This should kill that idea dead forever. Dead, permanently. Bereft of life. Off to join the choir invisible.

In fact, it is the CEOs and financiers who are parasitical on their workers, just as Marxists described. If they “went Galt,” no one would notice. In fact, we might even be better off. Of course, some executives are running critical businesses. But their role as paid managers is still the most critical aspect of their jobs.

It is workers who make society function, not executives, financiers and CEOs. Period. If there are water drinkers and water carriers, the CEOs and the investor class are the drinkers, and the farmers, nurses, shelf-stockers, truckers and technicians are carrying the water for the rest of us. It’s about time they get what they deserve–a bigger share of the pie.

David Graeber noted that under modern capitalism pay and benefits seem to be inversely correlated with how essential your job is to keep society functioning.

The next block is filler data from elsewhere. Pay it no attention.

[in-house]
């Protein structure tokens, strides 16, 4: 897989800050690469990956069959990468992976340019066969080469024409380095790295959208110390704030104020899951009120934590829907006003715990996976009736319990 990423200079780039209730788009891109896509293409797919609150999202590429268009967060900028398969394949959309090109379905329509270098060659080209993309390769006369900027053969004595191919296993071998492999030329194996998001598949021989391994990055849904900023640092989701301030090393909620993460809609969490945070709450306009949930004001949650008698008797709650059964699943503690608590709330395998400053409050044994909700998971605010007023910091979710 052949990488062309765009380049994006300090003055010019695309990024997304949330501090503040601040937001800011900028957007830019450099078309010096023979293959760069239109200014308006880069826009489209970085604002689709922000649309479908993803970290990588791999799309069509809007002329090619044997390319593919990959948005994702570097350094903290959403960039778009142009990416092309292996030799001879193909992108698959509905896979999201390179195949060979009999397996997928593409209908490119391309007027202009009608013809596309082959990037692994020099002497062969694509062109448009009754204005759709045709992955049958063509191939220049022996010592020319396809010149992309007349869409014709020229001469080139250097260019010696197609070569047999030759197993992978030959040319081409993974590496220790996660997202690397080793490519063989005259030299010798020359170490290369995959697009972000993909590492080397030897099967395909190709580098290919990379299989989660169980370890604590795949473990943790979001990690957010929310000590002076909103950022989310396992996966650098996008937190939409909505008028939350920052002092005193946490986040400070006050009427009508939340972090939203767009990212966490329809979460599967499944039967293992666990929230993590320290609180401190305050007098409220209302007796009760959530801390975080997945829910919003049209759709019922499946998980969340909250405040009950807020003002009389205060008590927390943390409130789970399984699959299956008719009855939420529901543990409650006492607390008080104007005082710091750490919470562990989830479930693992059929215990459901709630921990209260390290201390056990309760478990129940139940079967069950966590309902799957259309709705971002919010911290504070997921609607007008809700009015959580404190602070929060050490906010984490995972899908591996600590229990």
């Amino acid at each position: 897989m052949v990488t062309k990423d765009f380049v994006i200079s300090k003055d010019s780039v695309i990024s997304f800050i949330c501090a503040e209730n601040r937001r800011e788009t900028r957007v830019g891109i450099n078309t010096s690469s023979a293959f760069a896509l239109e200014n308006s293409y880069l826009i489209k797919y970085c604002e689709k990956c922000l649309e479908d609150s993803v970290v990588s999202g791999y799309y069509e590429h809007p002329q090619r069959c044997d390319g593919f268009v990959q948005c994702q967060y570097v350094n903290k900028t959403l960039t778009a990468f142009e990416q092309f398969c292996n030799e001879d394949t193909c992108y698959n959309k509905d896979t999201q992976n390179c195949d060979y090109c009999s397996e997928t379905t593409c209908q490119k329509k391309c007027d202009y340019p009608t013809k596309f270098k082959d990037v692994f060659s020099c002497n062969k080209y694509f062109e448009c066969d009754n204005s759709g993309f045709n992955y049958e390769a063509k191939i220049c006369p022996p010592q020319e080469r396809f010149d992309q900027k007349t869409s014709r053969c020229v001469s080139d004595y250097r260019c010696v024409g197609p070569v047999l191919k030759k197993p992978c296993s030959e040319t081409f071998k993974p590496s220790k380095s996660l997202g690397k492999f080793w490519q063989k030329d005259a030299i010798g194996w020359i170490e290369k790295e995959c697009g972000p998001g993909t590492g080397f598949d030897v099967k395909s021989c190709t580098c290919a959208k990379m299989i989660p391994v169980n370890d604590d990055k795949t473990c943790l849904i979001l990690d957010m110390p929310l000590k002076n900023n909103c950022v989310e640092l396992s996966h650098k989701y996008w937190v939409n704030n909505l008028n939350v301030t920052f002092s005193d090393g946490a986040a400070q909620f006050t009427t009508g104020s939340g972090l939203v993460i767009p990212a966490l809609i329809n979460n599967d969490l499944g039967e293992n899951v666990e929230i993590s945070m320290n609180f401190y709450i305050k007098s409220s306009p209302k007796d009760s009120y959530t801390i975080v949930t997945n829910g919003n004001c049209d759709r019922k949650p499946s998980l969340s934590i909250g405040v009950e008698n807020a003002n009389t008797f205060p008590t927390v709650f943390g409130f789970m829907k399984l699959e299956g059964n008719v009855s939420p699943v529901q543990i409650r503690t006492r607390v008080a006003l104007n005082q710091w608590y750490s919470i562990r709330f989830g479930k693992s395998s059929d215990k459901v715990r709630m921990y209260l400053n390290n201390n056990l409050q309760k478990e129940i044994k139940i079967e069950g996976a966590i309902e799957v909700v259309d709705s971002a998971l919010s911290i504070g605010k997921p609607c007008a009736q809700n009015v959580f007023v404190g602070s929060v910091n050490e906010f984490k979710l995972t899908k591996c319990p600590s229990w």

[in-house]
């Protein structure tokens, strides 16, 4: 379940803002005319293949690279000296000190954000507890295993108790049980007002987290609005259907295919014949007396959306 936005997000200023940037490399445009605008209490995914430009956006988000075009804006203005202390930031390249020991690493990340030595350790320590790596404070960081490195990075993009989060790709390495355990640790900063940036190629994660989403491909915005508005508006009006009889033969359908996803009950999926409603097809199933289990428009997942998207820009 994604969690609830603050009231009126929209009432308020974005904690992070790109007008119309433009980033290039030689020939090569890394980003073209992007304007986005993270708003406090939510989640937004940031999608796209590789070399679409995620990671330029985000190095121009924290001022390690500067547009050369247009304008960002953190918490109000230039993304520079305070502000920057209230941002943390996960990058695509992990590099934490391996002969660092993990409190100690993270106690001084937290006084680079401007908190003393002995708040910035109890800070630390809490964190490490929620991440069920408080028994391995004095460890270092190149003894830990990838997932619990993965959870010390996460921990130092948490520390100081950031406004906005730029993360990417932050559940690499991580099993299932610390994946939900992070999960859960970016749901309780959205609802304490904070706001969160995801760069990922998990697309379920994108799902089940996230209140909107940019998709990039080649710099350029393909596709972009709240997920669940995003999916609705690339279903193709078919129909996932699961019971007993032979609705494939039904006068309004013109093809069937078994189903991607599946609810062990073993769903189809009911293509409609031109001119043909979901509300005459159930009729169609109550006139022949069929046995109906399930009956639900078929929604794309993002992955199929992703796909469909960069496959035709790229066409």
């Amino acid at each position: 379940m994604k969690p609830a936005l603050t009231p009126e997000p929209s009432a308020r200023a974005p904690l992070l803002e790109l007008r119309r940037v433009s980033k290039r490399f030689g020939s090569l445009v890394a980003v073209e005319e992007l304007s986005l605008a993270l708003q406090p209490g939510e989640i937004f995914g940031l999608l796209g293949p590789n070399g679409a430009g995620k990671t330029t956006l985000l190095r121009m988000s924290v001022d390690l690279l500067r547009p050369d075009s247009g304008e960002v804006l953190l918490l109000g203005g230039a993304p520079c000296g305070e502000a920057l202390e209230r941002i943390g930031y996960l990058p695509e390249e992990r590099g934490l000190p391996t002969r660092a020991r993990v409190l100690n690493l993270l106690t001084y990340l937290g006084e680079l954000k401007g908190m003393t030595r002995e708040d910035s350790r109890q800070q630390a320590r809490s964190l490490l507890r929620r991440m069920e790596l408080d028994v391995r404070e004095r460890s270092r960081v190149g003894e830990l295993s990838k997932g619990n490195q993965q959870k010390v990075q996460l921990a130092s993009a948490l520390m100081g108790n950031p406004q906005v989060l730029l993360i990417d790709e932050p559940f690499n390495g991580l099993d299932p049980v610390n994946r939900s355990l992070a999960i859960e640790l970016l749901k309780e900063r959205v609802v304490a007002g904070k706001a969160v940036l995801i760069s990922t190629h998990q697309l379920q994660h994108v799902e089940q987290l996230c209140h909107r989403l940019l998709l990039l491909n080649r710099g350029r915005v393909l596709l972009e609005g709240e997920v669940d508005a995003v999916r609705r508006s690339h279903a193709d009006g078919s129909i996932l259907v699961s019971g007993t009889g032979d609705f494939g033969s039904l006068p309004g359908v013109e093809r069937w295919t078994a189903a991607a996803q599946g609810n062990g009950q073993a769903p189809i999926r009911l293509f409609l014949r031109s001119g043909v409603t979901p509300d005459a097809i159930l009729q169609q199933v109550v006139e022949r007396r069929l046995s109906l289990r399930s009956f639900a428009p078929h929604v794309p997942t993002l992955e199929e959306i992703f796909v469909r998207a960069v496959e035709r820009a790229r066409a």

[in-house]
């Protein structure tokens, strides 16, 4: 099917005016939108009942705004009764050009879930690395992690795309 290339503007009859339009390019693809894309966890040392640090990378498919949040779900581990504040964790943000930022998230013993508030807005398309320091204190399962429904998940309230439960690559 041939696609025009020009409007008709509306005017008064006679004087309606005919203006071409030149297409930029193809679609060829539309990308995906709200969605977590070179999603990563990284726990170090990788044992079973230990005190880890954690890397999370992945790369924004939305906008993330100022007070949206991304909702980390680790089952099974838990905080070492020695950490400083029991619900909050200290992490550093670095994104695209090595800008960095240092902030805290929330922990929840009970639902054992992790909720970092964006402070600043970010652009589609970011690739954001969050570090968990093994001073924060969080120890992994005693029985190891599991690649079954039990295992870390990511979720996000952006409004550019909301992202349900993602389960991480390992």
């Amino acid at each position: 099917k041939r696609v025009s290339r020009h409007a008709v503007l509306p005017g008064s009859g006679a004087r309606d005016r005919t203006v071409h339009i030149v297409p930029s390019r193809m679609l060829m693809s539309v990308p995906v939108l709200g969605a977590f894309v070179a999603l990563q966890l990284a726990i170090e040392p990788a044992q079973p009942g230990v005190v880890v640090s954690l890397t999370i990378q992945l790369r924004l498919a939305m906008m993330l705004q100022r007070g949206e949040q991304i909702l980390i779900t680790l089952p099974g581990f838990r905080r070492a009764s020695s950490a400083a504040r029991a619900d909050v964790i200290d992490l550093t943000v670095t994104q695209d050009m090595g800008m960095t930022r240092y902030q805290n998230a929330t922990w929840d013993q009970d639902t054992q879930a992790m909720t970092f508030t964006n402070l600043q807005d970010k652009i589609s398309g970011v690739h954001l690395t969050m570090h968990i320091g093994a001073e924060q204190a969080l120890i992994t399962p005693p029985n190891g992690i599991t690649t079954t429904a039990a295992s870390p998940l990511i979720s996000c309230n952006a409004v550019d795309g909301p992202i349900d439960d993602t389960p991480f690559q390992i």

Instead, it is the Bullshit Jobs that get the highest pay and benefits (most of which are probably being done from home now). It’s time that came to an end.

In California, New York, Illinois, Pennsylvania, New Jersey, and elsewhere, state governments have rolled out increasingly strict orders to enforce social distancing and close all businesses except those deemed “essential” or “life-sustaining.” While these lists vary from state to state, each includes grocery stores, laundromats, restaurants (serving takeout and delivery), factories that produce foodstuffs and other products, gas stations, pharmacies, and hospitals.